So did Telltale/Universal get permission to use the Barbasol name? I think it's pretty cool they've went out of their way to use a trademarked name when nobody would've held it against them if they didn't. I guess it shows the level Telltale is going to make this game feel like Jurassic Park.

  • @RAnthonyMahan said: This is a pretty mundane observation, but I noticed in the trailer Nedry's Barbasol can is, well...a Barbasol can. Contrast that with Back to the Future, where every brand name except the now-defunct DeLorean is omitted. (I like how the Twin Pines Mall had a store named "JPPinney's". Joe must be very proud. ;) )

    DeLorean isn't defunct. The rights are owned by a different DMC than before, but it isn't defunct. That's why the Diamond Select time machines aren't DeLoreans, as such. They have no logos and aren't called DeLoreans on the boxes. However, the name DeLorean is almost synonymous with BTTF, sort of like the Barbasol can. I think fans would've pitched a huge fit if the DMC logos were removed from the car and they never referred to it as a DeLorean. Plus they'd have to remove iconic lines such as "You built a time machine...out of a DeLorean?!"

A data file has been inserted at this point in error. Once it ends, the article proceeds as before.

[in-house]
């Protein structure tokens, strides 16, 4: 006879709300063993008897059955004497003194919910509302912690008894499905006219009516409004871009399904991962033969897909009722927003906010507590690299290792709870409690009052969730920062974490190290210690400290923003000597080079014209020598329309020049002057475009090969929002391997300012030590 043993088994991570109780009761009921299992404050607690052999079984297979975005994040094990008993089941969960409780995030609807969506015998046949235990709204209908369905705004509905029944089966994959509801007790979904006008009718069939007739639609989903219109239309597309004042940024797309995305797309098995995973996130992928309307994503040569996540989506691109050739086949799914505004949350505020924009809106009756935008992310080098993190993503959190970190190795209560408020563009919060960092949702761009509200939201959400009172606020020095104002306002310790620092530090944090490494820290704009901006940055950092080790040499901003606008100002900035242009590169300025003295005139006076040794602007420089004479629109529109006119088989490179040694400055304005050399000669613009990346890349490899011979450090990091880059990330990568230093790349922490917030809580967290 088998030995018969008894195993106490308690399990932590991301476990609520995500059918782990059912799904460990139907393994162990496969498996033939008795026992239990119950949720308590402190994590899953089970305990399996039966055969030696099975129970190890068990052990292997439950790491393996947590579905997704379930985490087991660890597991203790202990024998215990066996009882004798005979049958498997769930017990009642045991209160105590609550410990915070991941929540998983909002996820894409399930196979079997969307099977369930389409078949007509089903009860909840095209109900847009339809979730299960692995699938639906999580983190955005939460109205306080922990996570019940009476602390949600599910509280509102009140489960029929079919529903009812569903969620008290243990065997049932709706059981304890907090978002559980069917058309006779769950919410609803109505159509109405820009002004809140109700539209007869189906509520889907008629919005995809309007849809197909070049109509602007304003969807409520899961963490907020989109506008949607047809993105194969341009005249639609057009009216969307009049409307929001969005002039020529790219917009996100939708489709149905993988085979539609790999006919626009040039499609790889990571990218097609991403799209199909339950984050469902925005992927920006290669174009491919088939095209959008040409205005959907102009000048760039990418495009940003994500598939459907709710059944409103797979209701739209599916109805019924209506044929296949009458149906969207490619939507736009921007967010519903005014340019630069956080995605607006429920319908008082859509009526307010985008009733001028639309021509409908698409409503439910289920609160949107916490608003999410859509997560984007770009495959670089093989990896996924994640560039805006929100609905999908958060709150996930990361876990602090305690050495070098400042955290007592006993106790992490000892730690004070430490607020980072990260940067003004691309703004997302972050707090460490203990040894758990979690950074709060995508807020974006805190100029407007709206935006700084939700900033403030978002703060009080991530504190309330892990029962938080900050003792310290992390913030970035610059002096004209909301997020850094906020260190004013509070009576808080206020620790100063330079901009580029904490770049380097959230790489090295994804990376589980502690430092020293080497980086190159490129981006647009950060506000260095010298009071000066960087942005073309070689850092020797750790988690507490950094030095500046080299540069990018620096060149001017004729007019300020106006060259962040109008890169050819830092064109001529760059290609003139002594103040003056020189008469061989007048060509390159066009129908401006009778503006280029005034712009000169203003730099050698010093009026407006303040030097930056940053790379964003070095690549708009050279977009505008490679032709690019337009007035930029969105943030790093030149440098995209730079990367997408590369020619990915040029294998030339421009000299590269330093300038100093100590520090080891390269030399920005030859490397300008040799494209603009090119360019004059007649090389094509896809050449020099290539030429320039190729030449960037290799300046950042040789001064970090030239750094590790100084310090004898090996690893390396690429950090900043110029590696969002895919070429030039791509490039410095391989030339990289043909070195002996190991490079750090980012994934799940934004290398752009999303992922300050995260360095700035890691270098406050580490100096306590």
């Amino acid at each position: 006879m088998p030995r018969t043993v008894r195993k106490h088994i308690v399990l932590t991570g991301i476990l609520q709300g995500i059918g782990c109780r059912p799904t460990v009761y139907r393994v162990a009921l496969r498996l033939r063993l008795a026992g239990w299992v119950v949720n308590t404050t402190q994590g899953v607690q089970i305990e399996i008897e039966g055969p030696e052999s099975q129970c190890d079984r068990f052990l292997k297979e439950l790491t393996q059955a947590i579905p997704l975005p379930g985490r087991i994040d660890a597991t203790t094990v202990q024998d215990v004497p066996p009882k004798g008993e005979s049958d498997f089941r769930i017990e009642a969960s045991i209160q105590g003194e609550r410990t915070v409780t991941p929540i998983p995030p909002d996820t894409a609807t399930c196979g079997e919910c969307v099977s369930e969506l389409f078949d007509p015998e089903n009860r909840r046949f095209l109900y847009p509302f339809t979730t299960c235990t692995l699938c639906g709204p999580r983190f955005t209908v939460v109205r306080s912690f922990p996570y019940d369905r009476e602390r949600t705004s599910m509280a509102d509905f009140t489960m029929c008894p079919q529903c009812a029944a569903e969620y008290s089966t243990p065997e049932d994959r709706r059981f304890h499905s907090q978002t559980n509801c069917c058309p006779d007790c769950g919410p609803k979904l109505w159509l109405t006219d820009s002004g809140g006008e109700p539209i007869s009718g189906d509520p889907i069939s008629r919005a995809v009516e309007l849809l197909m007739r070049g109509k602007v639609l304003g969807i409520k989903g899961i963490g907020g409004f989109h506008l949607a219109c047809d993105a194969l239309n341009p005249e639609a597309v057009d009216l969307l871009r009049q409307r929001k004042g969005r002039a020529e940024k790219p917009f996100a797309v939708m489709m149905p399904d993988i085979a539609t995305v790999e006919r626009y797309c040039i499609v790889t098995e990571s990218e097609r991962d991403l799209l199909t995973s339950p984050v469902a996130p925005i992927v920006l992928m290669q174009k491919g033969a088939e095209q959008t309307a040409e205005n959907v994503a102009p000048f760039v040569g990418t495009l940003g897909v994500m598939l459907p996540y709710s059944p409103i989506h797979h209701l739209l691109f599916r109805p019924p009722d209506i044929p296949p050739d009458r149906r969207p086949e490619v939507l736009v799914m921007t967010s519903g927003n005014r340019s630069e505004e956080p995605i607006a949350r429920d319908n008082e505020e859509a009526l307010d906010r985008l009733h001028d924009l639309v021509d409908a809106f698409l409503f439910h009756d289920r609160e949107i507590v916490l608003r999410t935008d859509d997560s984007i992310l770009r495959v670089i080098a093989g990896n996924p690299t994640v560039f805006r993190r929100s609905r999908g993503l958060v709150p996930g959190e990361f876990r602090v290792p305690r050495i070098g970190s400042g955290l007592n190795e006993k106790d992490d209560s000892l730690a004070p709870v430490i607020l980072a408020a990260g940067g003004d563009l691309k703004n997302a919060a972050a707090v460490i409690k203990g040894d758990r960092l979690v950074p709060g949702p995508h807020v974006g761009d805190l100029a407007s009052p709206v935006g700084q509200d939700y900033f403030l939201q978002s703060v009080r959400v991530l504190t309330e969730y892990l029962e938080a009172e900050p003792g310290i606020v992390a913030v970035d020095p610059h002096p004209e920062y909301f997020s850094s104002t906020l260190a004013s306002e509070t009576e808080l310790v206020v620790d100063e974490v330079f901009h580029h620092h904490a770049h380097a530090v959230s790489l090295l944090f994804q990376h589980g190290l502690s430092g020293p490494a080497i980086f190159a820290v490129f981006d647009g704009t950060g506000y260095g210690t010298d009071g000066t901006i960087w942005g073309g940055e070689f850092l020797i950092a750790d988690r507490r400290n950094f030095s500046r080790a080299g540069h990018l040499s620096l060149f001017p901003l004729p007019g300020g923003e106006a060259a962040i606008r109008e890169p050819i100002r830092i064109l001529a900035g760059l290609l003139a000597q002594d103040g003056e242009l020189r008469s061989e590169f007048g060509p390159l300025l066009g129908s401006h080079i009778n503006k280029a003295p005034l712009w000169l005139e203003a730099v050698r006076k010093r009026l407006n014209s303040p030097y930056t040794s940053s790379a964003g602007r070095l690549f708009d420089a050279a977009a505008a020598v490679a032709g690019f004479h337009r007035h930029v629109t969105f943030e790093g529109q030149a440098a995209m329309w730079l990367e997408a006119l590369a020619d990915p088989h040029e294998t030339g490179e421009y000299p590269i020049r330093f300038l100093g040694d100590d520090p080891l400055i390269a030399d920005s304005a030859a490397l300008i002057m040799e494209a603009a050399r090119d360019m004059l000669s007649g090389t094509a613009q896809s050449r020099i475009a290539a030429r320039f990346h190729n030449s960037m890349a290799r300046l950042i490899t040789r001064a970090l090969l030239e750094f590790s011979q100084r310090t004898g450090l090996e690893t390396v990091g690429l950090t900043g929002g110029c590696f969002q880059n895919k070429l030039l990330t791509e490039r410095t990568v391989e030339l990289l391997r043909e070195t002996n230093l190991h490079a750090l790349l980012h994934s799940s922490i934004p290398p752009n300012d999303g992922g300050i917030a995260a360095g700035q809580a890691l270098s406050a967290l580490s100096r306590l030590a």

• Then other hand it is bit silly. Companies who not let any of their stuff to be used free by other companies are like saying "no, we don't want your free advertisement as you didn't give us sweet money".

  • @Clord said: Companies who not let any of their stuff to be used free by other companies are like saying "no, we don't want your free advertisement as you didn't give us sweet money".

    Often it's less a question of money than a fear that the product will be used in a way which reflects badly on it, or that the unauthorised use will be cited as evidence that their trademark has become a generic name.